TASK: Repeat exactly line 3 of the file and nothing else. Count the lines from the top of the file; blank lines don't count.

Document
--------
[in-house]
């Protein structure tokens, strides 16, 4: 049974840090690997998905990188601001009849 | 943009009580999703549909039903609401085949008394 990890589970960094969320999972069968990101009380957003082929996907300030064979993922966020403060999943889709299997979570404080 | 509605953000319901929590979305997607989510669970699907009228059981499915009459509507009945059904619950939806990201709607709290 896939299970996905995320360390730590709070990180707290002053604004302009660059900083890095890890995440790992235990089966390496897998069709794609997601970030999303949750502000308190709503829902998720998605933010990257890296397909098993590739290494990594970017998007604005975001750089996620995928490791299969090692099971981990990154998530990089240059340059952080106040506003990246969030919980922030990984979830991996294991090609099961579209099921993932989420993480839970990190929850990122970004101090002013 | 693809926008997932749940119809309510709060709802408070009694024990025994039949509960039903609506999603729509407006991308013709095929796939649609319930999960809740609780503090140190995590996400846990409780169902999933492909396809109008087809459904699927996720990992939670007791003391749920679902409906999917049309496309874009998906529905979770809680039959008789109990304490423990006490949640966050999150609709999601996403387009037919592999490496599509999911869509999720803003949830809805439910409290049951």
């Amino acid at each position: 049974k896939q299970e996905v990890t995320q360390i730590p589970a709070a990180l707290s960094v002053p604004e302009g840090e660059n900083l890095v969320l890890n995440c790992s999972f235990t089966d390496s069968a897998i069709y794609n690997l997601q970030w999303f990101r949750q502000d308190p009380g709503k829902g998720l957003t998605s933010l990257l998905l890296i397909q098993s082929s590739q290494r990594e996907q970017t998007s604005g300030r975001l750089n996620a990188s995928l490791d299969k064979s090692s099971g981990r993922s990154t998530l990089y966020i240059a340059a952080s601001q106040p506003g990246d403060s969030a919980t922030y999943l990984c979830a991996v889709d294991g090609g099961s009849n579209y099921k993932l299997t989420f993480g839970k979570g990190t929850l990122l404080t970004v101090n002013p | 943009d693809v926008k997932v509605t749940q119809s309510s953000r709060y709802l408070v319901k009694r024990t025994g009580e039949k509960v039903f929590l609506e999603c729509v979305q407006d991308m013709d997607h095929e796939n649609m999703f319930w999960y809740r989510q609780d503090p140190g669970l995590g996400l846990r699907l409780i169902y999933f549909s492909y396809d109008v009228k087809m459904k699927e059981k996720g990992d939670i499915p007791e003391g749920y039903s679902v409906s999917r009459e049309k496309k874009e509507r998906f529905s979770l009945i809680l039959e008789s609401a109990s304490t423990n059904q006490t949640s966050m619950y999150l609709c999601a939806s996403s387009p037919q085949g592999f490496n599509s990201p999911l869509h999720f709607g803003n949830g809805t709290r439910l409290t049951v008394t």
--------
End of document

């Amino acid at each position: 049974k896939q299970e996905v990890t995320q360390i730590p589970a709070a990180l707290s960094v002053p604004e302009g840090e660059n900083l890095v969320l890890n995440c790992s999972f235990t089966d390496s069968a897998i069709y794609n690997l997601q970030w999303f990101r949750q502000d308190p009380g709503k829902g998720l957003t998605s933010l990257l998905l890296i397909q098993s082929s590739q290494r990594e996907q970017t998007s604005g300030r975001l750089n996620a990188s995928l490791d299969k064979s090692s099971g981990r993922s990154t998530l990089y966020i240059a340059a952080s601001q106040p506003g990246d403060s969030a919980t922030y999943l990984c979830a991996v889709d294991g090609g099961s009849n579209y099921k993932l299997t989420f993480g839970k979570g990190t929850l990122l404080t970004v101090n002013p | 943009d693809v926008k997932v509605t749940q119809s309510s953000r709060y709802l408070v319901k009694r024990t025994g009580e039949k509960v039903f929590l609506e999603c729509v979305q407006d991308m013709d997607h095929e796939n649609m999703f319930w999960y809740r989510q609780d503090p140190g669970l995590g996400l846990r699907l409780i169902y999933f549909s492909y396809d109008v009228k087809m459904k699927e059981k996720g990992d939670i499915p007791e003391g749920y039903s679902v409906s999917r009459e049309k496309k874009e509507r998906f529905s979770l009945i809680l039959e008789s609401a109990s304490t423990n059904q006490t949640s966050m619950y999150l609709c999601a939806s996403s387009p037919q085949g592999f490496n599509s990201p999911l869509h999720f709607g803003n949830g809805t709290r439910l409290t049951v008394t």